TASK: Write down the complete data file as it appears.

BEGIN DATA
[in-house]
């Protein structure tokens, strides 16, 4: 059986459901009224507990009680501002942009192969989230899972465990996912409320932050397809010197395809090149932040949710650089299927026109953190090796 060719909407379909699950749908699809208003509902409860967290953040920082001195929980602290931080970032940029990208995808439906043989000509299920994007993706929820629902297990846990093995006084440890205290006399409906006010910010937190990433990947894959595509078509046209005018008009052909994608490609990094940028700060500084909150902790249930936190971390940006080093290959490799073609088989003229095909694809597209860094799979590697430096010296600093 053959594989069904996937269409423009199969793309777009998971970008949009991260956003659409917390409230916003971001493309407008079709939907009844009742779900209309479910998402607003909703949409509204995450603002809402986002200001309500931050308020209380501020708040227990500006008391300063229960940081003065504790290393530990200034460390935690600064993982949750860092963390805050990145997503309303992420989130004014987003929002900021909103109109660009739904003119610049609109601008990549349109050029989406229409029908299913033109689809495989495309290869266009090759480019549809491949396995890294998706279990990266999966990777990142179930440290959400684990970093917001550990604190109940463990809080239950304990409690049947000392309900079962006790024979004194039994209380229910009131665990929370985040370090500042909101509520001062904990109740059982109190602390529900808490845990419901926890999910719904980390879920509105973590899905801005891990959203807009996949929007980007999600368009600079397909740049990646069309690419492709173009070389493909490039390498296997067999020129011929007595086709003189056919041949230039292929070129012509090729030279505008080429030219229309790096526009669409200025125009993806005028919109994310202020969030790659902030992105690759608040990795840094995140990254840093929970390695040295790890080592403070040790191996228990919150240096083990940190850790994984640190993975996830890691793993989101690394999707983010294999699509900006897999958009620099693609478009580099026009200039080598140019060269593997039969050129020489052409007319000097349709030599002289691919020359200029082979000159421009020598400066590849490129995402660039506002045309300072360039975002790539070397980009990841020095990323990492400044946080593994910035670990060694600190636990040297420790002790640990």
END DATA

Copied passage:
[in-house]
């Protein structure tokens, strides 16, 4: 059986459901009224507990009680501002942009192969989230899972465990996912409320932050397809010197395809090149932040949710650089299927026109953190090796 060719909407379909699950749908699809208003509902409860967290953040920082001195929980602290931080970032940029990208995808439906043989000509299920994007993706929820629902297990846990093995006084440890205290006399409906006010910010937190990433990947894959595509078509046209005018008009052909994608490609990094940028700060500084909150902790249930936190971390940006080093290959490799073609088989003229095909694809597209860094799979590697430096010296600093 053959594989069904996937269409423009199969793309777009998971970008949009991260956003659409917390409230916003971001493309407008079709939907009844009742779900209309479910998402607003909703949409509204995450603002809402986002200001309500931050308020209380501020708040227990500006008391300063229960940081003065504790290393530990200034460390935690600064993982949750860092963390805050990145997503309303992420989130004014987003929002900021909103109109660009739904003119610049609109601008990549349109050029989406229409029908299913033109689809495989495309290869266009090759480019549809491949396995890294998706279990990266999966990777990142179930440290959400684990970093917001550990604190109940463990809080239950304990409690049947000392309900079962006790024979004194039994209380229910009131665990929370985040370090500042909101509520001062904990109740059982109190602390529900808490845990419901926890999910719904980390879920509105973590899905801005891990959203807009996949929007980007999600368009600079397909740049990646069309690419492709173009070389493909490039390498296997067999020129011929007595086709003189056919041949230039292929070129012509090729030279505008080429030219229309790096526009669409200025125009993806005028919109994310202020969030790659902030992105690759608040990795840094995140990254840093929970390695040295790890080592403070040790191996228990919150240096083990940190850790994984640190993975996830890691793993989101690394999707983010294999699509900006897999958009620099693609478009580099026009200039080598140019060269593997039969050129020489052409007319000097349709030599002289691919020359200029082979000159421009020598400066590849490129995402660039506002045309300072360039975002790539070397980009990841020095990323990492400044946080593994910035670990060694600190636990040297420790002790640990």